Heat Stroke in Dogs: How to Keep Your Pooch Safe this Summer

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Wherever you are on a dog-friendly holiday in the UK, even in the car or relaxing in your accommodation, it’s important to look out for signs of heat stroke in dogs.

According to our friends at Vets Now, the UK’s leading provider of emergency pet care, spotting the signs of heat stroke early, and seeking emergency treatment, can massively increase your dog’s chance of survival. Sadly, their emergency vets see hundreds of cases of heat stroke in dogs every year and, tragically, many of these prove to be fatal.

If you do find yourself worried about heat stroke in your pooch, it’s important to seek urgent medical advice. Dave Leicester, Head of Telehealth at Vets Now, reveals what to look out for.


What Causes Heat Stroke in Dogs?


There are two types of heat stroke — exertional and non-exertional. Exertional occurs during exercise and is much more common on hot sunny days when dogs haven’t had a chance to acclimatise to the sudden rise in heat. Dogs can take up to 60 days to acclimatise to significant changes in temperature, which isn’t ideal in the UK as the weather tends to change from week to week.

The second type of heat stroke is when a dog is exposed to a notable rise in temperature but doesn’t have access to the ventilation, or drinking water, to keep themselves cool. This typically occurs in a parked car, a garden with no shade, or a very hot room.


Signs of Heat Stroke in Dogs


In the early stages of heat stroke, your dog is likely to appear restless and distressed. They may also pant heavily and drool. As their condition worsens they will begin to lose coordination and eventually collapse.  It’s worth noting that normal rectal temperature for dogs is around 38.6°C (101.5°F) to 38.9°C (102°F) and anything above this is abnormal. Other signs of heat stroke include:

  • Rapid breathing
  • Racing heart
  • Overheating (skin hot to touch)
  • Glassy eyes
  • Unsteady on feet
  • Vomiting
  • Gums turning a bluish-purple or bright red colour
  • Unconsciousness or collapse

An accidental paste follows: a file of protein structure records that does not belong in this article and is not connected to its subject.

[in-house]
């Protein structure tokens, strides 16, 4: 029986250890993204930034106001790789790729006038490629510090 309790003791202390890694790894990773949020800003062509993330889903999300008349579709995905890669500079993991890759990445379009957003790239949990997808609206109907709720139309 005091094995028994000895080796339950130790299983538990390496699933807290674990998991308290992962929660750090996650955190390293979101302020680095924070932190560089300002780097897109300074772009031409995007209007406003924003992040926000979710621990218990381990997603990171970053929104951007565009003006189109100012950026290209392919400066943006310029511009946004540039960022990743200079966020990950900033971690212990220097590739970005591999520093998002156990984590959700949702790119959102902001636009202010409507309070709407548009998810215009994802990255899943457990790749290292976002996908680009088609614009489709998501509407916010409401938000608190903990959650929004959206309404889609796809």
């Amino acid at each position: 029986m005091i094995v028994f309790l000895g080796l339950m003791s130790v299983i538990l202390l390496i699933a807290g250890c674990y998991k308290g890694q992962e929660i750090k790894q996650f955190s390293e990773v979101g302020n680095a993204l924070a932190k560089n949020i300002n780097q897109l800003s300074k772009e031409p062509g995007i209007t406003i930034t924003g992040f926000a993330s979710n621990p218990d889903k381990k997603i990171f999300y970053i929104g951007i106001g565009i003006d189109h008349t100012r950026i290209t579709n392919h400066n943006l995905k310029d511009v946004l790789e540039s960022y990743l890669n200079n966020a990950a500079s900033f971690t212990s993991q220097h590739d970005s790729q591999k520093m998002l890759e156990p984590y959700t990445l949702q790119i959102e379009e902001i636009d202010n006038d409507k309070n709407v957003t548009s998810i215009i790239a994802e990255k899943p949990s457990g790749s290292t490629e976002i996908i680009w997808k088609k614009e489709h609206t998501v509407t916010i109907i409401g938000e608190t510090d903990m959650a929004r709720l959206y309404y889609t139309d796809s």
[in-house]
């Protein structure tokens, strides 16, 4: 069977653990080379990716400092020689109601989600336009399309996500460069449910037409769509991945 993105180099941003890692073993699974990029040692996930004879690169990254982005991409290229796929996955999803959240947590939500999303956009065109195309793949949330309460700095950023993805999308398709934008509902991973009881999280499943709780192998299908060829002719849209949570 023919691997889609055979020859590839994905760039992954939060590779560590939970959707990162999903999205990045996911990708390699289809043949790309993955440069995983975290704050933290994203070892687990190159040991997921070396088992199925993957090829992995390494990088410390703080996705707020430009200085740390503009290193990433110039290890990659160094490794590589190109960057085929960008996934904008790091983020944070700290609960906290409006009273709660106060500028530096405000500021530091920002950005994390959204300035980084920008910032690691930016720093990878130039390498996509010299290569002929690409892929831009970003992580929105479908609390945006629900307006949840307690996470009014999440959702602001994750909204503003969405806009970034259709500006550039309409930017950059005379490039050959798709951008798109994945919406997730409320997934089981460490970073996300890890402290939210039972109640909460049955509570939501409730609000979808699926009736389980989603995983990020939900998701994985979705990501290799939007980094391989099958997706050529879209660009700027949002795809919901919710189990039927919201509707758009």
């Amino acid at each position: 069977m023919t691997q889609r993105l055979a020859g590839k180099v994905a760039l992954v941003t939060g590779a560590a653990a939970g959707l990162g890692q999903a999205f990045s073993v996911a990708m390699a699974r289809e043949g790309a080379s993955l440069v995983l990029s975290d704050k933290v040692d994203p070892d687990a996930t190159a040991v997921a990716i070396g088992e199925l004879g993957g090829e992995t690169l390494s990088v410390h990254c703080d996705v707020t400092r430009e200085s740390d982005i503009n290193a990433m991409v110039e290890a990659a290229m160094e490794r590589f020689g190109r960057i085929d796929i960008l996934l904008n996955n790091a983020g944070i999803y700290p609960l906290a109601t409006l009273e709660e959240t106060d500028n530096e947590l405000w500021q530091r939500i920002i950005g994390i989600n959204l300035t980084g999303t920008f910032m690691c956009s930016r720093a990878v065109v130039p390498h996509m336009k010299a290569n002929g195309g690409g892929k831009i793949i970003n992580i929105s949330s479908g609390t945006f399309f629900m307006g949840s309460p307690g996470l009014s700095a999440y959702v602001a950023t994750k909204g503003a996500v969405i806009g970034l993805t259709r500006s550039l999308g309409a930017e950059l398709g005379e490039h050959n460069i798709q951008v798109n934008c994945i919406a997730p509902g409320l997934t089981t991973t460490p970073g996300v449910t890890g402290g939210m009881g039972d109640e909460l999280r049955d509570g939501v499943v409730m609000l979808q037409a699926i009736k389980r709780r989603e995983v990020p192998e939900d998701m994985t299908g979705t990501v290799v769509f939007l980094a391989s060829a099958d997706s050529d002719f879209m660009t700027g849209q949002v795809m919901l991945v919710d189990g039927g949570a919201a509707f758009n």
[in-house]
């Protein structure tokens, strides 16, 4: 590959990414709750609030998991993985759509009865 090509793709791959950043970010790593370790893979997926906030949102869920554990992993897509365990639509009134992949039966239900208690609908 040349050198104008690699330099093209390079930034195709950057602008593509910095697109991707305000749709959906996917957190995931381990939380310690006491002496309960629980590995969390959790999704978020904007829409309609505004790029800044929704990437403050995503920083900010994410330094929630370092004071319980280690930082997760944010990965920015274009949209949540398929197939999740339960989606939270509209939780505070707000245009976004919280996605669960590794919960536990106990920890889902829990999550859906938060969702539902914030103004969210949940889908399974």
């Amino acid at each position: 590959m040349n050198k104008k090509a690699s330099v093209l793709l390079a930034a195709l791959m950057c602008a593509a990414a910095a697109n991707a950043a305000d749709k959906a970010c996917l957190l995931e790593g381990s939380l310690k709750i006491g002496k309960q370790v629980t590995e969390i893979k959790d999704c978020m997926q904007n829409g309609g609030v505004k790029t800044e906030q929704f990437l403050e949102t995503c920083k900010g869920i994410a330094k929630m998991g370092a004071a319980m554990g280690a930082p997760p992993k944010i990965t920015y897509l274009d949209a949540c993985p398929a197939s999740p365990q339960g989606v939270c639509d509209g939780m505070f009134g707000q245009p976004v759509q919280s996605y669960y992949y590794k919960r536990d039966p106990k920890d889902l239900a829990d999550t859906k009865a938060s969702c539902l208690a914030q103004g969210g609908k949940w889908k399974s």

• Seizures

If you spot any of these signs please contact your vet straight away. For out of hours, contact your nearest Vets Now pet emergency clinic or 24/7 hospital.



Diagnosis & Treatment


A vet will be in the best position to offer advice on your next steps. They may advise you to slowly cool your dog’s head and body using tepid spray before offering small amounts of water to drink. You should never immerse your dog in an ice bath or freezing cold water as cooling them too quickly can do more harm than good.

If your dog needs a physical examination, they will undergo a series of tests to determine the treatment required. If their condition is severe they will require urgent, intensive care. Your dog may be placed on a drip and given supplemental oxygen depending on whether they’re suffering breathing difficulties. Once their temperature begins to fall and their breathing is under control further diagnostic tests will be carried out.


Preventing Heat Stroke – How to Keep Your Dog Cool 


The simplest way to ensure your dog doesn’t succumb to heat stroke is preventing it from happening in the first place. Here are some tips on how to keep your dog cool

  • In the summer, walk your dog early in the morning or later in the evening. Never exercise your dog in the middle of a hot day and restrict exercise on hot days
  • Don’t overdo exercise during warm spells, regardless of the time of day
  • Always provide a cool, shades area for your dog to relax in
  • Ensure your dog has access to plenty of fresh drinking water and always take water on a walk
  • Spray your dog with cool water
  • Circulate cool air on hot summer days. Open windows, turn on a box fan or keep the air conditioning on at a reasonable temperature. Your dog will appreciate having a cool place to relax indoors
  • Keep dogs out of conservatories, greenhouses and stuffy rooms. These areas can get dangerously hot even when it might only feel mild outside. Bear in mind that there are no cooling breezes inside these sun traps and they magnify the heat 
  • Avoid long car journeys. If you decide to take your dog in the car, make sure the air conditioning is on or the windows are open. Also, take plenty of water and regular breaks for fresh air.
  • Never ever leave your dog in a parked car. It can take less than 15 minutes for a dog to start overheating in a car


Heat stroke is a genuine medical emergency and, if you are worried about your pet, you should arrange a face-to-face examination without delay, but if you have other concerns or questions this summer, and you are unsure if your dog needs to see a vet you can get peace of mind within a few minutes with Video Vets Now.  This new service by Vets Now means you can arrange a video call with one of their emergency vets within minutes, no matter where you are in the UK.

A ten-minute video consult costs £24 and is refundable if Vets Now recommend an in-person follow up within 48 hours. For more details and how to book visit: Online Vets | Video Chat With Our UK Based Vets | 8am-11pm Daily (vets-now.com)